Seattle sends Boise its economic boom, and its problems
Boise is absorbing residents being pushed out of Seattle at an increasing rate.
Seattle is a hub of externalities — unintended side effects of its growth. The booming economy affects local jobs, affordable housing, development, and in turn the character of the city. The effects radiate out from Seattle. Now it seems those side effects stretch as far as Boise, Idaho as that city’s gap between rich and poor dramatically widens.
Bloomberg recently reported on the top American cities with the fastest-growing wealth gaps. Boise was previously ranked at 76, but after its rich/poor gap suddenly widened by $44,400 between 2011-2016, it jumped up to No. 7. Bloomberg provides one contributing factor:
Migration from crowded and expensive Pacific Coast cities has propelled Boise — the capital of Idaho — onto the list of top 10 gainers in the Bloomberg rich versus poor gap ranking of metropolitan areas from close to the bottom.
The Idaho Statesman backs up that theory, and specifically points out Seattle as one city contributing to Boise’s current population boom.
Seattle, of course, is in Bloomberg’s top 10 list. Not just for the gap between rich and poor. The city ranks on multiple Bloomberg charts such as the widening gap between the super-rich and the middle class, and the widening gap between the middle-class income bracket.
- Rich / poor gap: Seattle ranks no. 4 as the gap grew $53,000 between 2011 and 2016.
- Super rich / middle class: Seattle ranks no. 7 as the gap grew by $95,300.
- Change in middle class income span: Seattle ranks no. 3 as the gap widened by $18,300.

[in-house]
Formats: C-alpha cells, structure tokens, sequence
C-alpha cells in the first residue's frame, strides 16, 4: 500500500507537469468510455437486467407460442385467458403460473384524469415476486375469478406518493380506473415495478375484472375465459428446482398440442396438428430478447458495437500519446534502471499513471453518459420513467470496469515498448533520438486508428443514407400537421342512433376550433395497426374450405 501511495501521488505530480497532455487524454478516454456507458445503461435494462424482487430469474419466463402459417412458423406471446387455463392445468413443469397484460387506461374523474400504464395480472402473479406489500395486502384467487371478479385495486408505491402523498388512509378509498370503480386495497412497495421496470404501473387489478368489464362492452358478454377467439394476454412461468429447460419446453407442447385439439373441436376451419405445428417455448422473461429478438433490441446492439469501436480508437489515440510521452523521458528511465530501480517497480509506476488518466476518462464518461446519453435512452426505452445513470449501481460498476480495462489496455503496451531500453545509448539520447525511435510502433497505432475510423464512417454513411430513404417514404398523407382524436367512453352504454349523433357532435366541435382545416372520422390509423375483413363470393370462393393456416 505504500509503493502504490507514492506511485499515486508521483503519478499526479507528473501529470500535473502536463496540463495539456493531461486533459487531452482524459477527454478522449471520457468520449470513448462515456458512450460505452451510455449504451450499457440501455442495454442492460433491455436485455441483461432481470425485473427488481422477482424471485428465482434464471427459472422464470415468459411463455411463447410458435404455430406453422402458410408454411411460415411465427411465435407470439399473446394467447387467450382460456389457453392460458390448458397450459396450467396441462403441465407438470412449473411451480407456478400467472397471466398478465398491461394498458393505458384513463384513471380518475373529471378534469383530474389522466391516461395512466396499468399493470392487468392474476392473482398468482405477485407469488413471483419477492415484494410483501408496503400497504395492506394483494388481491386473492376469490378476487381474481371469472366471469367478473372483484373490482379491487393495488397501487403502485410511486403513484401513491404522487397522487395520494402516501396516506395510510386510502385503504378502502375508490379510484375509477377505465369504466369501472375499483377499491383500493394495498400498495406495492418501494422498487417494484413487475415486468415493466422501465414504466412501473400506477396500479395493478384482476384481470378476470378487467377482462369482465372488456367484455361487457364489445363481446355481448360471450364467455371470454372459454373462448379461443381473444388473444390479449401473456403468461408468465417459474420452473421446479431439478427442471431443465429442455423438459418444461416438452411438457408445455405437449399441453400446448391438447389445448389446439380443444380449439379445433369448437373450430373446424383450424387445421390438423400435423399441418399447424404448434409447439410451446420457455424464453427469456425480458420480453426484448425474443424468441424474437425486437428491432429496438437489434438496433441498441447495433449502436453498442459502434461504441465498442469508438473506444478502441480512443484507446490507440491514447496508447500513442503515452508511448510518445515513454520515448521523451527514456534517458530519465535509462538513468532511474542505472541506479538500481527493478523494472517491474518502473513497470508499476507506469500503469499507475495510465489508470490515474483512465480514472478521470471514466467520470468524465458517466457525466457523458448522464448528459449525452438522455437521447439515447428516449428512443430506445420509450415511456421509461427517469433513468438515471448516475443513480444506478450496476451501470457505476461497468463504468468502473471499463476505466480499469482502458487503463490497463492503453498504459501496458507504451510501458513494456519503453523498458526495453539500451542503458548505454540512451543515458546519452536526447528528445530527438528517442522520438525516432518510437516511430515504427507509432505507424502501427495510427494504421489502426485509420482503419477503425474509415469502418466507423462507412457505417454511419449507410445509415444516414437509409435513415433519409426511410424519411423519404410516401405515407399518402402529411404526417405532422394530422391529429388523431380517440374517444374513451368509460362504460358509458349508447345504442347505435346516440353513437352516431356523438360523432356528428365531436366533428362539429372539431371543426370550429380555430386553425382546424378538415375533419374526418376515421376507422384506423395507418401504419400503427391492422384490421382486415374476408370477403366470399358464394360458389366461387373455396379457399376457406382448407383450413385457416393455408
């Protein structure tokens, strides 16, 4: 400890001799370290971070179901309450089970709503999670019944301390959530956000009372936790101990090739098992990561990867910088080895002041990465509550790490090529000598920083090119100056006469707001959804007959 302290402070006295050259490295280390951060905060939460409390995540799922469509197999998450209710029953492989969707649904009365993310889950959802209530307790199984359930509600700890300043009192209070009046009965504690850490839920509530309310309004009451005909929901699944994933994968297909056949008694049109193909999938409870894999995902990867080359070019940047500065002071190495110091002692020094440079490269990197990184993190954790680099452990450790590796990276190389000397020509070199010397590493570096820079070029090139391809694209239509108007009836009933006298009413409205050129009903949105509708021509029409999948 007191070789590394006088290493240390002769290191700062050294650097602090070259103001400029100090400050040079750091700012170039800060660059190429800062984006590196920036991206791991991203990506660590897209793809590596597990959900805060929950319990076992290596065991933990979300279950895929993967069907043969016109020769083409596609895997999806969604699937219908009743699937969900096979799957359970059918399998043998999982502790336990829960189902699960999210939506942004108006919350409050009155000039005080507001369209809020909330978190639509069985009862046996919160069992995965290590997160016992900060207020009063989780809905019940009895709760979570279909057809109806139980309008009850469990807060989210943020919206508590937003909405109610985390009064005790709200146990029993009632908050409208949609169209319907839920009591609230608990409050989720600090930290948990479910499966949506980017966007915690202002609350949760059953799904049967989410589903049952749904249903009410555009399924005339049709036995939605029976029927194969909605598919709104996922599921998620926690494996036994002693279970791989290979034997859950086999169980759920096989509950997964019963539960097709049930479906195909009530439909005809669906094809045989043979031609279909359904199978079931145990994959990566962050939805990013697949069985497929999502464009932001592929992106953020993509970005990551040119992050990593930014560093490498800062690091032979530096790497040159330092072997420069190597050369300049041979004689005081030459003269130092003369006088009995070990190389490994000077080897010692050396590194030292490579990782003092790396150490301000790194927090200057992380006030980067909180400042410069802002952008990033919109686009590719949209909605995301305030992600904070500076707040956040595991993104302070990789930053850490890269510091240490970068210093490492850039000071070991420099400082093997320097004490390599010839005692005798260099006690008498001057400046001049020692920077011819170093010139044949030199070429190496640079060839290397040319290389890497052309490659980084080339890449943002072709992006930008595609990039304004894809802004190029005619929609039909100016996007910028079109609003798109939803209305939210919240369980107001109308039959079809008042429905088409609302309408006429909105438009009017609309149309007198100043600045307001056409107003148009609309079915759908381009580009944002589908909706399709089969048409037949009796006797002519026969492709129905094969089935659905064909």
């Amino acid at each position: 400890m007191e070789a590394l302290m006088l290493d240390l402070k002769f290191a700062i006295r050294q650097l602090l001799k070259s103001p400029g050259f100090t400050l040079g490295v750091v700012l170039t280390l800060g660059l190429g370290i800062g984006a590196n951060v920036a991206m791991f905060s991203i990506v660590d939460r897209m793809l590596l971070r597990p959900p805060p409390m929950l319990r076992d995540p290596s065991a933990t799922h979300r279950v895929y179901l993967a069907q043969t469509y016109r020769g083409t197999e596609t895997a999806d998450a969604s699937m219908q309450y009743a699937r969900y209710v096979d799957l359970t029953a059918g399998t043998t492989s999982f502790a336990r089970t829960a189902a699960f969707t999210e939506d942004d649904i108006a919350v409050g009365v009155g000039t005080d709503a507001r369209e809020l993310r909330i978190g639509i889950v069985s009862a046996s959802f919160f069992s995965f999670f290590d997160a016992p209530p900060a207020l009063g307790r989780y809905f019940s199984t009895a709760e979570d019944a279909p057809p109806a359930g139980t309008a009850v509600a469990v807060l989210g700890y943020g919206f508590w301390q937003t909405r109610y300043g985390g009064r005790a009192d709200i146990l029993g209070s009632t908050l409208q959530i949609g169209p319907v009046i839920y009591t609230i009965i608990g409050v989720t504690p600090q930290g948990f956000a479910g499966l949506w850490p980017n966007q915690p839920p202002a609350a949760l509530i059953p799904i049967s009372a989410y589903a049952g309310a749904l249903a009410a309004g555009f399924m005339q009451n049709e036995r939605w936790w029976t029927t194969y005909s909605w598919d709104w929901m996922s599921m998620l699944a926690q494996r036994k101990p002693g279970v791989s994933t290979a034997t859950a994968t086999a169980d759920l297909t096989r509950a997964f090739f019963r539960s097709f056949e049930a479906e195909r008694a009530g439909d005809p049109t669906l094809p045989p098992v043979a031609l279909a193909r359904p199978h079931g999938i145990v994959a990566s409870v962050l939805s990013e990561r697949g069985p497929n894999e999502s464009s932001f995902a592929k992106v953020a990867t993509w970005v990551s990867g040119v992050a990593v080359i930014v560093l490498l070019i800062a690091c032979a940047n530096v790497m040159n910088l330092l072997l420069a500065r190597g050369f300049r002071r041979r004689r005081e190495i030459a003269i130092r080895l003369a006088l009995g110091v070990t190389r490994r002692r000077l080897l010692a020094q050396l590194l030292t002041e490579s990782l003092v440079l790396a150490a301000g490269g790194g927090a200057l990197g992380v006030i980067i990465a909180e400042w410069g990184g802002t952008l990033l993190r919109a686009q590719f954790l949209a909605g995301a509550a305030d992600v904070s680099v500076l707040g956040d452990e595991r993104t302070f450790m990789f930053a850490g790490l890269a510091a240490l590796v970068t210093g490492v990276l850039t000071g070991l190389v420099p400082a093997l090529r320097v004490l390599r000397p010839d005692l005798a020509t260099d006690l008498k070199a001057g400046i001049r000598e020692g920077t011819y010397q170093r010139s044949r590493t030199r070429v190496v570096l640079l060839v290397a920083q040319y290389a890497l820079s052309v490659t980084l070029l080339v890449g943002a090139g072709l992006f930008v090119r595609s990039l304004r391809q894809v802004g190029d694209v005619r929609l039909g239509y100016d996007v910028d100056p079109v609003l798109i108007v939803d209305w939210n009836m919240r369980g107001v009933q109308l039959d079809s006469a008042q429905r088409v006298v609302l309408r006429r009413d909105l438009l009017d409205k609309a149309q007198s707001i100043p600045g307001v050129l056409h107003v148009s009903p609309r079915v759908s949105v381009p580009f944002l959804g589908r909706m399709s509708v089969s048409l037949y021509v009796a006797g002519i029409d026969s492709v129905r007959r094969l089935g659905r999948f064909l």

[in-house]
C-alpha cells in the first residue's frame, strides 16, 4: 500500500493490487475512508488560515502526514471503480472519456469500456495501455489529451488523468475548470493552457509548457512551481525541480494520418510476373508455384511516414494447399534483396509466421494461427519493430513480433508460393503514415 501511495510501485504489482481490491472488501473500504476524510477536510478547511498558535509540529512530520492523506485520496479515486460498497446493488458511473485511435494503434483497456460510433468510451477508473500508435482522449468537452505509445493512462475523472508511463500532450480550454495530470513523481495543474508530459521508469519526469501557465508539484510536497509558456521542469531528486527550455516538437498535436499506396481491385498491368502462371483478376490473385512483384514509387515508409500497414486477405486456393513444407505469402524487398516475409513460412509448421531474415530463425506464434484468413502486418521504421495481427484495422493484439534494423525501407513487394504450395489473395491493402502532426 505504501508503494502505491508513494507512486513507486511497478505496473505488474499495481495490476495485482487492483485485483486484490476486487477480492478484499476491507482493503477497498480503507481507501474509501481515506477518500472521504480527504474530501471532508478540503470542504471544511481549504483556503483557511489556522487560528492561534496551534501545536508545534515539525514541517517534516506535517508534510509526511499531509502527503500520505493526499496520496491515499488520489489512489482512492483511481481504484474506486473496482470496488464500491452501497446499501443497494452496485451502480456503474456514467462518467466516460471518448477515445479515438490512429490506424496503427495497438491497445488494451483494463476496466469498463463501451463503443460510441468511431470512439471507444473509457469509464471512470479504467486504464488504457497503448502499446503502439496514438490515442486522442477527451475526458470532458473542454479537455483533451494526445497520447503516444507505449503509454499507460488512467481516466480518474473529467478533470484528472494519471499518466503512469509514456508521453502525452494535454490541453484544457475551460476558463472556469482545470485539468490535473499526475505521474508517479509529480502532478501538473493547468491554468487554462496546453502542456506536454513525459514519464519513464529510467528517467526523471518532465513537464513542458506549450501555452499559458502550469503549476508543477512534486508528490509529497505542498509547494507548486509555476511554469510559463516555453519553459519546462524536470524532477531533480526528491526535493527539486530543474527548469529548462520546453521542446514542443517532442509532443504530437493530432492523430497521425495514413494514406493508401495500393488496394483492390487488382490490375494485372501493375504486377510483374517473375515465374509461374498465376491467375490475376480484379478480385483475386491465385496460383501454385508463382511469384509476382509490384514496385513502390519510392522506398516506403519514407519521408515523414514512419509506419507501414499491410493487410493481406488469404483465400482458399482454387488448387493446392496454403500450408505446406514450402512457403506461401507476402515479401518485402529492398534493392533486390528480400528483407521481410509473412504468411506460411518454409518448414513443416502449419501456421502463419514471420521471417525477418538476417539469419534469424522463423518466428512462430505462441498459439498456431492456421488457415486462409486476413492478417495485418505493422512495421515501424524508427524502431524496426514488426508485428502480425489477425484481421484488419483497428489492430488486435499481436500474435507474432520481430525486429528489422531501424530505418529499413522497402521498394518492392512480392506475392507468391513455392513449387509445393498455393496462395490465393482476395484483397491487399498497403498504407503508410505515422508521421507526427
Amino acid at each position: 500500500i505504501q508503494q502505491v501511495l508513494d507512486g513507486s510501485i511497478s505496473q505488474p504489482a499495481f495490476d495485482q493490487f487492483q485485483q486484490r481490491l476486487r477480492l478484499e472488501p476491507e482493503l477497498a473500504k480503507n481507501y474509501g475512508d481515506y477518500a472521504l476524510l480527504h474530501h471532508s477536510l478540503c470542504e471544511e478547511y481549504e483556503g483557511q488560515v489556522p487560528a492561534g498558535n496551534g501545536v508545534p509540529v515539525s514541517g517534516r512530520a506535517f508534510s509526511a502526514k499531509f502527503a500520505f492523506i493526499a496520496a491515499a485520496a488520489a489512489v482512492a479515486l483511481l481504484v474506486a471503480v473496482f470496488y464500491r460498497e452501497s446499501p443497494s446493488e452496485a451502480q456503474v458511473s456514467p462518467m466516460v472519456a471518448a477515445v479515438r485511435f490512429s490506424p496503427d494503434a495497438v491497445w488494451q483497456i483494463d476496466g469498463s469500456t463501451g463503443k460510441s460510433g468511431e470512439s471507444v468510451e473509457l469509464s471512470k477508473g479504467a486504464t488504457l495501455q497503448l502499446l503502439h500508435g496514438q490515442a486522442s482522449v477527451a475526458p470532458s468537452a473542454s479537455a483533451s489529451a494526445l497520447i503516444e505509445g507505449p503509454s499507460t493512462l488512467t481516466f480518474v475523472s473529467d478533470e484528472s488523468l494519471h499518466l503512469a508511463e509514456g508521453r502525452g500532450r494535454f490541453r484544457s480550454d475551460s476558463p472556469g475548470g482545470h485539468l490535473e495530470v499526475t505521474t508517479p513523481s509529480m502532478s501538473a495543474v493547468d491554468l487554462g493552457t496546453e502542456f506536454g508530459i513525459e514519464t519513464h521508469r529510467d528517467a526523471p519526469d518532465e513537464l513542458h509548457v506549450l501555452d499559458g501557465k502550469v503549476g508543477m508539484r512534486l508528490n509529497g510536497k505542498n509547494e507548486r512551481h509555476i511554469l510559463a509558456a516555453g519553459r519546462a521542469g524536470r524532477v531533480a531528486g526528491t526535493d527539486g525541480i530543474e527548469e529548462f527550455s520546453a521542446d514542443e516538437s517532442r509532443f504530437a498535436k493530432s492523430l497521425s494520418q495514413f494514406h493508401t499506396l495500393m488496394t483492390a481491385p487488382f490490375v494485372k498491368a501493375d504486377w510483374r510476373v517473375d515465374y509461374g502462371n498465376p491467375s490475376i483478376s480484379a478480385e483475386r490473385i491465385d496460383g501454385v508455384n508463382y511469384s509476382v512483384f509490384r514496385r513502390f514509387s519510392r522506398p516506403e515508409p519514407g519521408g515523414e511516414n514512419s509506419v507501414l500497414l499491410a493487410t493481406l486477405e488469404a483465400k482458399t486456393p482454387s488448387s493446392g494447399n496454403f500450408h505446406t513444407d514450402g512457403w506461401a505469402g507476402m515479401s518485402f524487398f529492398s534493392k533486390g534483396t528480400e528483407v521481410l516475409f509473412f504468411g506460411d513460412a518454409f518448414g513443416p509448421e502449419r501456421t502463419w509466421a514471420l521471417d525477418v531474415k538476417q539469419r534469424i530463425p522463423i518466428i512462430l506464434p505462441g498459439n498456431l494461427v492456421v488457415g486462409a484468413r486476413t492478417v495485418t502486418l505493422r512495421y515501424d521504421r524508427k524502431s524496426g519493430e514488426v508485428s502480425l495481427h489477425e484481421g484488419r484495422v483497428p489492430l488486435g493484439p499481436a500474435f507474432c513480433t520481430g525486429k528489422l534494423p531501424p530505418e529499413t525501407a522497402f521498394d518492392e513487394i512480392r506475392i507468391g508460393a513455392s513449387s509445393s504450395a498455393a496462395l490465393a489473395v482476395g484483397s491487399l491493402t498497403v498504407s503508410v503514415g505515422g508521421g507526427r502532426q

- Super rich / middle class: Boise ranks no. 5 as the gap grew by $104,300.
Both Seattle and Boise outpace national averages.
To Boise: From Seattle with money
Boise has recently been cited as the fastest-growing city in America. But just like the sentiment from longtime Seattle residents to highly-paid newcomers, the Idaho Statesman reports that Californians have not been welcomed with open arms. Despite the unwelcome sign, Boise’s population grew by 3.08 percent in 2017 (largely from young professionals) and is expected to grow further. Employment grew by 3.58 percent.
Home prices are also increasing — by 11.58 percent just last year.
As Kristina Winterling told the Statesman, the Bay Area was “turning into New York City, where people are so stressed out and confrontational. Imagine making six figures and not being able to buy a house for your family. You’re a renter living check to check in a mediocre town.” The complaint is not uncommon in Seattle, either. Winterling packed up and headed to Boise.
Comparing Seattle-area home prices, it’s easy to see why Winterling and others make the move. The median home price on the Eastside, for example, is $950,000. For that price, you can buy this 3,500-square-foot-house with five bedrooms in Boise.
In Seattle, the median home price is $777,000. Or you could spend that money on this giant, 3,800-square-foot, four-bedroom with 260 degree views.